I also made a pair of long bottoms for the long top I made out of Cars flannel I made for Noah’s bday (Katie‘s big guy is his virtual twin). What with the silly 45″ fabric, I had underestimated how much yardage I needed, and wouldn’t you know that Noah has not been the most excited about the pajamas since there weren’t pants to match. So last time we were at JoAnn, I got a little more to finish up the pants.
I don’t know how long I’ll be working on Wednesdays for the kids, but I want to do it for a while. By next week, I’ll have a badge ready in case this is a challenge you would like to take on as well.
I’ve been in a bit of a fog the past couple days trying to make my big guys’ birthday party happen. There’s no reason for me to have been stressed out, but it was his first real birthday party, so I probably put a lot more pressure on myself. In the end it was silly and we all had a good time. It was impossible to get a good shot of his pants and his vest, so here they are seperately.
1. electric blue embellished v-neck (Jalie 2921 +binding -scarf collar)
2. teal and white Ottobre 5-2007-09
3. Necklace I got from my points from hosting a jewelry party for my art teacher friend (what she sells escapes me) who often keeps me in the supply of accessories.
Today it’s cooler, a high of 63 instead of in the 80s as it has been the past few days, so I went simple and pulled out my:
1. Designer Pastiche Jeans
2. Heathered coral pearl snap henley
3. vintage Vera scarf–poly, but still awesome
It occurred to me that the deadline for PR’s Best of Contest is the 15th and that today is the 6th. That gives me 9 days to whip up a pair of jeans. Now, my construction has gotten faster, and there’s no fitting I need to do with this pattern, but that’s still kind of a fast turnaround, especially considering that I’m still in the process of altering my fabric. We’re having people over tonight for dinner, so it’s unlikely that I’ll be able to cut out anything today. I’m still going to cross my fingers and push on through, but I hate when jeans take over the sewing room. Maybe I’ll surprise myself with some kind of hidden ninja efficiency I have.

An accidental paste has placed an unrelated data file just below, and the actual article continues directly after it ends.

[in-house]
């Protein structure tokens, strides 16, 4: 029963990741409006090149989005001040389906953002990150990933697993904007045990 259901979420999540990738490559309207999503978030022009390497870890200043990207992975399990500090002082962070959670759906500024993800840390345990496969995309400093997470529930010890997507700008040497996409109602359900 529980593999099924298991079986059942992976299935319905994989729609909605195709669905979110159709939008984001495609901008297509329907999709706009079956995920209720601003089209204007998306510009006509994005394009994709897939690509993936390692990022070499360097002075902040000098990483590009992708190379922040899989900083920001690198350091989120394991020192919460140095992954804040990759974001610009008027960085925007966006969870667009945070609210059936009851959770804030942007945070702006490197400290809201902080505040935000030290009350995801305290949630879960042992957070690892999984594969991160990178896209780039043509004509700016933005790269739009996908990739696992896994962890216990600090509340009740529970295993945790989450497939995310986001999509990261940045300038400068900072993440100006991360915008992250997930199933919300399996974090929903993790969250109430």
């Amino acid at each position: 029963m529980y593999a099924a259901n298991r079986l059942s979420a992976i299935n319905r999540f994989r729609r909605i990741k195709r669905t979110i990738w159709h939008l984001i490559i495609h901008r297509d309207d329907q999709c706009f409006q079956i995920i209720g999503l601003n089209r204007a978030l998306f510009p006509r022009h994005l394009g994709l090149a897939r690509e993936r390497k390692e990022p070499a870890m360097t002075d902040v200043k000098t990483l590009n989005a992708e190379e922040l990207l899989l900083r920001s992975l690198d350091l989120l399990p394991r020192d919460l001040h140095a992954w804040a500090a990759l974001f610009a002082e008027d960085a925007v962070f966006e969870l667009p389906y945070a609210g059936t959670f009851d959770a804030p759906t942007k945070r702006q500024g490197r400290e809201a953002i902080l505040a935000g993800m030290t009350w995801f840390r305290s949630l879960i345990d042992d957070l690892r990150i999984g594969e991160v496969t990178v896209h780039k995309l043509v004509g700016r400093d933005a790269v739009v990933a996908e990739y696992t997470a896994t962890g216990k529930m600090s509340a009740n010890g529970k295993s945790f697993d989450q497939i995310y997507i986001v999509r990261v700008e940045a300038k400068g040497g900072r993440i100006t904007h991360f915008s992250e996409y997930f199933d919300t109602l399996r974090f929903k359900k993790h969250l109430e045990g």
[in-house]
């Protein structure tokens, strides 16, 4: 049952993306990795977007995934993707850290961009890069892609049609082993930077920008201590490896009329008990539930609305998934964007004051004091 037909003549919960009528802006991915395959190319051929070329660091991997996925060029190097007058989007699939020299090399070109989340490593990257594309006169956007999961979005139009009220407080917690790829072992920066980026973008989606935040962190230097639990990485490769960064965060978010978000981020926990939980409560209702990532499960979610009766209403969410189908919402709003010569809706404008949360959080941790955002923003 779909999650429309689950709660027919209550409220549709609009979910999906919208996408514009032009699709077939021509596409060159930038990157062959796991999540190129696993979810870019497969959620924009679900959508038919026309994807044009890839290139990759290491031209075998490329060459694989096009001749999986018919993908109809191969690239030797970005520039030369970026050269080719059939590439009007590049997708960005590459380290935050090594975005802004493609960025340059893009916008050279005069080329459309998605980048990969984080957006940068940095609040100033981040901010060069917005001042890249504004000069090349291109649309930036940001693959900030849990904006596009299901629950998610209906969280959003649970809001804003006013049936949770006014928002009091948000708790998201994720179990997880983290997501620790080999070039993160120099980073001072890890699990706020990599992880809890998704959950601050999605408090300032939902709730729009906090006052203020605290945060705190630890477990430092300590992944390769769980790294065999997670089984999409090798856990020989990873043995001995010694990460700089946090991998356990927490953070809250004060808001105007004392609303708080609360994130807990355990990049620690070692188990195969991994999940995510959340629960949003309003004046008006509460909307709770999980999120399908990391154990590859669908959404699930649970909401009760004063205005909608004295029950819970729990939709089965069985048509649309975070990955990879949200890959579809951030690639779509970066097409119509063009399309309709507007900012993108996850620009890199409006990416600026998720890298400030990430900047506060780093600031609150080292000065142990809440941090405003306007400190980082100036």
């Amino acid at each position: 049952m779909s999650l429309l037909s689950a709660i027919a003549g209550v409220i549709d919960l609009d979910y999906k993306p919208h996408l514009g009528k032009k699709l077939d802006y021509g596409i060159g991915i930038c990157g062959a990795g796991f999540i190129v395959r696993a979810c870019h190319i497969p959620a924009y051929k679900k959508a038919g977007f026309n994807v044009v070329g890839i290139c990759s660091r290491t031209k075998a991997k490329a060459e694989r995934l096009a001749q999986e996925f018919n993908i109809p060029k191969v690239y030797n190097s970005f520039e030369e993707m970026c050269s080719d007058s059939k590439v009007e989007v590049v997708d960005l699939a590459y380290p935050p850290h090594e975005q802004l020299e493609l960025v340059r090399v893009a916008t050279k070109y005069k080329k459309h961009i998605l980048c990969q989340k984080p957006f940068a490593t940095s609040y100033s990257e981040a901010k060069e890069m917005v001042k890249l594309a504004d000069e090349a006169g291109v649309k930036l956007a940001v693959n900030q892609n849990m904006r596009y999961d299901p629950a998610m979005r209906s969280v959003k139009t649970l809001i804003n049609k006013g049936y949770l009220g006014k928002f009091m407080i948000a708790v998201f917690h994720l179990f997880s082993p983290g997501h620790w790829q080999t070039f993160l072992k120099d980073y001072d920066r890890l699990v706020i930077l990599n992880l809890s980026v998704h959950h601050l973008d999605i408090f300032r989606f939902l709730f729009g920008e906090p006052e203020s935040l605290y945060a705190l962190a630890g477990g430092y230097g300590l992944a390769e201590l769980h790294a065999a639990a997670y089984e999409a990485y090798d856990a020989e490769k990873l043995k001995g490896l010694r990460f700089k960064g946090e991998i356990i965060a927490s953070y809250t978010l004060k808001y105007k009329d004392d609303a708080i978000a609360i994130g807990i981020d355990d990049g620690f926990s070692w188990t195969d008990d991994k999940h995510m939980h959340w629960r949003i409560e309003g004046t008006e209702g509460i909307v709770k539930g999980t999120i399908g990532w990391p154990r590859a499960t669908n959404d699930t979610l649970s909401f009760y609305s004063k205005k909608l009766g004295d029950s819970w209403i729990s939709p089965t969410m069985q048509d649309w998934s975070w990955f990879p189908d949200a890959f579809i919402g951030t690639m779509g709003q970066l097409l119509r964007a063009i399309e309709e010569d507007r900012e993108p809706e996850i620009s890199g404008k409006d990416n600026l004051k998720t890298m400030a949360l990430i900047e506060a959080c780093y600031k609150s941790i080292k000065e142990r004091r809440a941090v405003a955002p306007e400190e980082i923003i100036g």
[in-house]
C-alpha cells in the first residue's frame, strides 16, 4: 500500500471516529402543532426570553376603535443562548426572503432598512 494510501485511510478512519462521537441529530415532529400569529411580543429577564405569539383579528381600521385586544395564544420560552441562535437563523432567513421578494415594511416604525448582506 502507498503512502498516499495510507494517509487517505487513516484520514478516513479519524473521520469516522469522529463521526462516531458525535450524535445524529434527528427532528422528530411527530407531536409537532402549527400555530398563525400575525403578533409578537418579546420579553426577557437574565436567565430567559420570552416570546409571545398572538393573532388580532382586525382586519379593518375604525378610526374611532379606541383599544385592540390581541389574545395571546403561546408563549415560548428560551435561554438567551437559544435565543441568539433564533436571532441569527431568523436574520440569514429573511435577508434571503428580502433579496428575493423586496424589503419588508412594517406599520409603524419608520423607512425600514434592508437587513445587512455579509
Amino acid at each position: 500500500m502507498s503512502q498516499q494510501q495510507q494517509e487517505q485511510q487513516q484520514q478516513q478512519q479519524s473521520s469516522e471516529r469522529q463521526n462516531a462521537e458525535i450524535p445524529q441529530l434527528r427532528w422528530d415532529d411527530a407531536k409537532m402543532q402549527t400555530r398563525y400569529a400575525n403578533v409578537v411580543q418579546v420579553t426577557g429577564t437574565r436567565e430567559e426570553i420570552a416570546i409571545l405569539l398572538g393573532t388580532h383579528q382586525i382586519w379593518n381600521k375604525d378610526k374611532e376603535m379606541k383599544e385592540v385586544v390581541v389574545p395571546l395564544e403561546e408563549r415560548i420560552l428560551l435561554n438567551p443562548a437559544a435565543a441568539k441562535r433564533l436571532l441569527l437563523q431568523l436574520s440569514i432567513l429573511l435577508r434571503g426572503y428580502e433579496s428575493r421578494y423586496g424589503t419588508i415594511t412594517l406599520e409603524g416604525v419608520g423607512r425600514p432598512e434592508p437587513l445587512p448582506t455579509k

What are you working on?
I’m all finished up with Christmas sewing (Yay, back to working on a new pair of jeans for me!). Nothing too exciting but some much needed warm pjs for both boys.
First up is a top to some robot pajama bottoms I made a while ago. I had mistakenly not bought enough to make a top and a bottom, so I braved the crowds and showed up to JoAnn on Black Friday to get my extra yard that I needed plus this Butterick pattern for my robot-loving Noah. I dodged people going in the door and the herding route that JoAnn employees had set up and instead took my own way to get to the flannel (how could I ignore $1.49/yd?). I literally just picked up the bolt of robots when some lady said, “I wanted that robot fabric that she just got.” Sorry lady. Normally I’m not crazy and competitive like that, but Noah really really loves robots and I had been planning that strategy all week. I only took a yard too, so she could have gotten it later. I was so efficient in my strategy that I didn’t have to wait in line at the cut table (I did get more flannel too). 2 minutes later and I would have been waiting for an hour. The nutty things we do for our kids.
The top was easy enough to put together–it got sewn up in a naptime, which is quick for me with the first round of a pattern, especially one with buttonholes and what not. My only advice is to cut down the seam allowances to 1/4″ or 3/8″–5/8″ is way too much on such a tiny collar.
Then I pulled out some fleece I got on a fabric.com sale to make some warm gear for the kids. A pair of pants each and a sweatshirt for Noah that I embellished with some seed beads and appliqued snowman. I’ve never sewn with fleece before, and it was an interesting experience to say the least.